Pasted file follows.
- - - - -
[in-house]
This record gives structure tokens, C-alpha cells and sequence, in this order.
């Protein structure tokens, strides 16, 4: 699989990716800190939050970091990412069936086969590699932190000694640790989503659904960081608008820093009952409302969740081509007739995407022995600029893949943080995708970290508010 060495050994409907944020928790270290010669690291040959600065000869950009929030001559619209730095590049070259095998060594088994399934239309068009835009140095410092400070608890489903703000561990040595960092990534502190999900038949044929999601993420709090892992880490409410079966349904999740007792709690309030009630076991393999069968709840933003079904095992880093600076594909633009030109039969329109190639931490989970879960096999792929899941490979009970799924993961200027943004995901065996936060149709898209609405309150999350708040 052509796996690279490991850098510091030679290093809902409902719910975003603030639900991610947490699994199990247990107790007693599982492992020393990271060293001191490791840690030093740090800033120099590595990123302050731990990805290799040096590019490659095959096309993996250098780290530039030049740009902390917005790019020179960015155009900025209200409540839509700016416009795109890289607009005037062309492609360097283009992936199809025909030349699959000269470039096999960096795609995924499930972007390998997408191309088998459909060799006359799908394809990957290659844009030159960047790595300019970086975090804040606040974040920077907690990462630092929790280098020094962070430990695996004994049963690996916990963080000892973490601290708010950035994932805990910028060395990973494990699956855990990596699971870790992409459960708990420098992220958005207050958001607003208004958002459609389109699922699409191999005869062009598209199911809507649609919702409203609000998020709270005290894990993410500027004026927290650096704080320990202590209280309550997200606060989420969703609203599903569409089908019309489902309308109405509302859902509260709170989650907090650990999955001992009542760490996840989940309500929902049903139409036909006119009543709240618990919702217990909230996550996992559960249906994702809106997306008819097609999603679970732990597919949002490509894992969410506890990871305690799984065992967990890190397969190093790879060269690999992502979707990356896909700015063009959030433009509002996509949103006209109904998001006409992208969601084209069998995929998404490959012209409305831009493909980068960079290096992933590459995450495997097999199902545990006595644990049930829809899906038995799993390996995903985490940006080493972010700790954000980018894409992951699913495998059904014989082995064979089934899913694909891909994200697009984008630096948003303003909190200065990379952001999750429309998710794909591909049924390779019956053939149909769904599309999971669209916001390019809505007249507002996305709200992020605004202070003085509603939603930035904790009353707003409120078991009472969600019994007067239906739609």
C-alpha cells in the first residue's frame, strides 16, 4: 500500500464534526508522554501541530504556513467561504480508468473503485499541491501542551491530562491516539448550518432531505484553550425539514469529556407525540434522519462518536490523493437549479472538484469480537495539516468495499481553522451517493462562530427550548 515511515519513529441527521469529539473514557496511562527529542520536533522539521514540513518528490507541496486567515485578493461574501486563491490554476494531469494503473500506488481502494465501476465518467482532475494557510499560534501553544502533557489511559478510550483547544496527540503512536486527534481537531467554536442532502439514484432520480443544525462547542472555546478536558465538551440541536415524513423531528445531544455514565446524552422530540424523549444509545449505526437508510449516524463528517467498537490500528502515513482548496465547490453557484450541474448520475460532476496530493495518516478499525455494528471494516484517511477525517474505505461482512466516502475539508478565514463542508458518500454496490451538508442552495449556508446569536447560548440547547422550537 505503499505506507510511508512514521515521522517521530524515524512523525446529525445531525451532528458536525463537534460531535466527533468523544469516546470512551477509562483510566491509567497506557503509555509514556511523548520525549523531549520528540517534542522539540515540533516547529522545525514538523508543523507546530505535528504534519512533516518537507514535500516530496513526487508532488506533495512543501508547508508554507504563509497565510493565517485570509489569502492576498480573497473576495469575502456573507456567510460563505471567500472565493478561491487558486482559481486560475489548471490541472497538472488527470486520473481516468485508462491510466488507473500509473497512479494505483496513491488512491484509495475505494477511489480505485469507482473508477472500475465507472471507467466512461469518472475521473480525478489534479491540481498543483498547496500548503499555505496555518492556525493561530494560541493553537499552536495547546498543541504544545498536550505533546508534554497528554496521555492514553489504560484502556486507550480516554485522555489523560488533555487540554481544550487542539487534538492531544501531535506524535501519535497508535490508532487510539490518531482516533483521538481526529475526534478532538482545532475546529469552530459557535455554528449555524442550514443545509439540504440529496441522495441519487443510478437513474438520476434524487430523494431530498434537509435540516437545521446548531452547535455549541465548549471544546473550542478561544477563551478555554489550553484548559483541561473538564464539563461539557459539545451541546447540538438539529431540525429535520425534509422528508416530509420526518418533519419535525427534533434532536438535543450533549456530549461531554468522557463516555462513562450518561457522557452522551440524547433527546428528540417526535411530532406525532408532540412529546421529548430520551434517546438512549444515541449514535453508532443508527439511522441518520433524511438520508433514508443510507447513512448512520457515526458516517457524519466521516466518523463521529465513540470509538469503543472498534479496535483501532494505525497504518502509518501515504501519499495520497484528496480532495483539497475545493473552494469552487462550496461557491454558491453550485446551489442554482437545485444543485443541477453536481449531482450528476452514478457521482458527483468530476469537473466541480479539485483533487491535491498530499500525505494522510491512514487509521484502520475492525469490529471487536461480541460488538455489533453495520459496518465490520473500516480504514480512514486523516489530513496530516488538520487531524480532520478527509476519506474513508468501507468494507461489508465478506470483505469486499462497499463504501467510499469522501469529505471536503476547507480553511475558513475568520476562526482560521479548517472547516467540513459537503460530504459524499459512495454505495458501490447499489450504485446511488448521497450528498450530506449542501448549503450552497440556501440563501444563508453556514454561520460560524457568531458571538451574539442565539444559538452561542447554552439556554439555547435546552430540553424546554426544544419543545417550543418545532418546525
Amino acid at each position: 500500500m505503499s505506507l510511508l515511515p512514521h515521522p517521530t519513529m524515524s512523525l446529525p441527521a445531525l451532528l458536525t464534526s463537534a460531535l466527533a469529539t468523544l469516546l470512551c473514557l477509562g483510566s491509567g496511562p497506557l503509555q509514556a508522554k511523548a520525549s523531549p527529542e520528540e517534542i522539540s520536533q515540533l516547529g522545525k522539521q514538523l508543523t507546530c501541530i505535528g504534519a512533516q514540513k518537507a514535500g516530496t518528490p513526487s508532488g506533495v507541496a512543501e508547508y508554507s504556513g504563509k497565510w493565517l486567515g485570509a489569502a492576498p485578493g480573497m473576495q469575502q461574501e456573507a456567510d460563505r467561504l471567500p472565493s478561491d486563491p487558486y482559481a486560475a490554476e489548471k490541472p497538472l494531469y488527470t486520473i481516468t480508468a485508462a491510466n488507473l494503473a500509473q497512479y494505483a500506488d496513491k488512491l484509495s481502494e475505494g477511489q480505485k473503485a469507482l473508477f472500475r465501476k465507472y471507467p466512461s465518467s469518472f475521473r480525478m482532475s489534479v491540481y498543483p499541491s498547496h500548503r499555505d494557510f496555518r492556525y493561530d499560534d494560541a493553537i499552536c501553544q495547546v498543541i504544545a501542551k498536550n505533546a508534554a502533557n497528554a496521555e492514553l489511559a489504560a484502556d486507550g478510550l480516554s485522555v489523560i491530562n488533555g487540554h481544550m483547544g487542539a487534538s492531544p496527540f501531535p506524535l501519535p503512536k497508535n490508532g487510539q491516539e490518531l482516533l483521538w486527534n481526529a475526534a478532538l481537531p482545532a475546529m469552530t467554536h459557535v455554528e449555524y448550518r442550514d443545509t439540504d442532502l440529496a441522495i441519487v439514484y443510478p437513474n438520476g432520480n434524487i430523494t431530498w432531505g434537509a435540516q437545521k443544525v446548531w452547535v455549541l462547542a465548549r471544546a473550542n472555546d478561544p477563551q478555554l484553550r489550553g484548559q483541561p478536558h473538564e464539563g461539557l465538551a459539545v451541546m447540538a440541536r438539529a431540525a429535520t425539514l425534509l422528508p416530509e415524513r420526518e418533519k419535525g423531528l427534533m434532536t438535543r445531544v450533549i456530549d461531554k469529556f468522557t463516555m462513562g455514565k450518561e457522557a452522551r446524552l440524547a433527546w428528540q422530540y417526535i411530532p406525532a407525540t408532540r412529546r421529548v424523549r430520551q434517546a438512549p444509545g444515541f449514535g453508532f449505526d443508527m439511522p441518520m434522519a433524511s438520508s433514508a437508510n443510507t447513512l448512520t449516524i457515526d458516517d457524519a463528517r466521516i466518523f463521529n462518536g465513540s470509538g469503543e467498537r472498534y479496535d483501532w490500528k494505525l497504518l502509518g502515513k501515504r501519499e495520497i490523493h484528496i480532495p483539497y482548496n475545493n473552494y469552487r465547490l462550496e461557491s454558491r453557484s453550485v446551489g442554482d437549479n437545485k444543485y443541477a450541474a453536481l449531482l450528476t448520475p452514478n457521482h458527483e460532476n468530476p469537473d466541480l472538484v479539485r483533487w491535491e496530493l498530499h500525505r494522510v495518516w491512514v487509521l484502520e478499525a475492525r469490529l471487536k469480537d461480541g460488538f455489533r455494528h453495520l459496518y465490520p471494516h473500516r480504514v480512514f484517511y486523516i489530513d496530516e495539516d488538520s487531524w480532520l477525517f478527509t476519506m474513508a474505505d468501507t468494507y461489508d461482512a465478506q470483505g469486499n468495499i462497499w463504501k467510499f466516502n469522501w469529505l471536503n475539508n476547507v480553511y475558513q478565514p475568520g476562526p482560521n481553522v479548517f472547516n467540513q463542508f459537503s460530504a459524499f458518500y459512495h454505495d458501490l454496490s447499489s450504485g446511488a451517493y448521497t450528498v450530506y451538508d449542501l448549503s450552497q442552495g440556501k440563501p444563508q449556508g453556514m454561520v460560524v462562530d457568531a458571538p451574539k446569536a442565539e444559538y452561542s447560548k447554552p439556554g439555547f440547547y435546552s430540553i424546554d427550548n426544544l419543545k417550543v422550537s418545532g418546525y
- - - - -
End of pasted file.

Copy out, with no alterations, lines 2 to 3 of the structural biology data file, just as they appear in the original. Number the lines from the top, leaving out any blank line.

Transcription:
This record gives structure tokens, C-alpha cells and sequence, in this order.
């Protein structure tokens, strides 16, 4: 699989990716800190939050970091990412069936086969590699932190000694640790989503659904960081608008820093009952409302969740081509007739995407022995600029893949943080995708970290508010 060495050994409907944020928790270290010669690291040959600065000869950009929030001559619209730095590049070259095998060594088994399934239309068009835009140095410092400070608890489903703000561990040595960092990534502190999900038949044929999601993420709090892992880490409410079966349904999740007792709690309030009630076991393999069968709840933003079904095992880093600076594909633009030109039969329109190639931490989970879960096999792929899941490979009970799924993961200027943004995901065996936060149709898209609405309150999350708040 052509796996690279490991850098510091030679290093809902409902719910975003603030639900991610947490699994199990247990107790007693599982492992020393990271060293001191490791840690030093740090800033120099590595990123302050731990990805290799040096590019490659095959096309993996250098780290530039030049740009902390917005790019020179960015155009900025209200409540839509700016416009795109890289607009005037062309492609360097283009992936199809025909030349699959000269470039096999960096795609995924499930972007390998997408191309088998459909060799006359799908394809990957290659844009030159960047790595300019970086975090804040606040974040920077907690990462630092929790280098020094962070430990695996004994049963690996916990963080000892973490601290708010950035994932805990910028060395990973494990699956855990990596699971870790992409459960708990420098992220958005207050958001607003208004958002459609389109699922699409191999005869062009598209199911809507649609919702409203609000998020709270005290894990993410500027004026927290650096704080320990202590209280309550997200606060989420969703609203599903569409089908019309489902309308109405509302859902509260709170989650907090650990999955001992009542760490996840989940309500929902049903139409036909006119009543709240618990919702217990909230996550996992559960249906994702809106997306008819097609999603679970732990597919949002490509894992969410506890990871305690799984065992967990890190397969190093790879060269690999992502979707990356896909700015063009959030433009509002996509949103006209109904998001006409992208969601084209069998995929998404490959012209409305831009493909980068960079290096992933590459995450495997097999199902545990006595644990049930829809899906038995799993390996995903985490940006080493972010700790954000980018894409992951699913495998059904014989082995064979089934899913694909891909994200697009984008630096948003303003909190200065990379952001999750429309998710794909591909049924390779019956053939149909769904599309999971669209916001390019809505007249507002996305709200992020605004202070003085509603939603930035904790009353707003409120078991009472969600019994007067239906739609």